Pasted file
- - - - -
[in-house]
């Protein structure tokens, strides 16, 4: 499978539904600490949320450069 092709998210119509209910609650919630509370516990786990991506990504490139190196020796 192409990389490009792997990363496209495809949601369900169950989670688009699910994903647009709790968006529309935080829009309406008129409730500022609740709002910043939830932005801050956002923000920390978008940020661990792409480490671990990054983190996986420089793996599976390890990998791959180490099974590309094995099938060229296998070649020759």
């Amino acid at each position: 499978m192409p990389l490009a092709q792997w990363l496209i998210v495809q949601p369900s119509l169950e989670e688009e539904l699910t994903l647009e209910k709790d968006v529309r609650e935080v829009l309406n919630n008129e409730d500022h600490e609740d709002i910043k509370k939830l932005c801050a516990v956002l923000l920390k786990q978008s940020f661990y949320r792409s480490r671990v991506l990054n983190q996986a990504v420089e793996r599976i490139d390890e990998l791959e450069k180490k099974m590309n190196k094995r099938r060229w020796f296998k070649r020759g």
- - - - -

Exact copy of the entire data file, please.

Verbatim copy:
[in-house]
């Protein structure tokens, strides 16, 4: 499978539904600490949320450069 092709998210119509209910609650919630509370516990786990991506990504490139190196020796 192409990389490009792997990363496209495809949601369900169950989670688009699910994903647009709790968006529309935080829009309406008129409730500022609740709002910043939830932005801050956002923000920390978008940020661990792409480490671990990054983190996986420089793996599976390890990998791959180490099974590309094995099938060229296998070649020759």
């Amino acid at each position: 499978m192409p990389l490009a092709q792997w990363l496209i998210v495809q949601p369900s119509l169950e989670e688009e539904l699910t994903l647009e209910k709790d968006v529309r609650e935080v829009l309406n919630n008129e409730d500022h600490e609740d709002i910043k509370k939830l932005c801050a516990v956002l923000l920390k786990q978008s940020f661990y949320r792409s480490r671990v991506l990054n983190q996986a990504v420089e793996r599976i490139d390890e990998l791959e450069k180490k099974m590309n190196k094995r099938r060229w020796f296998k070649r020759g």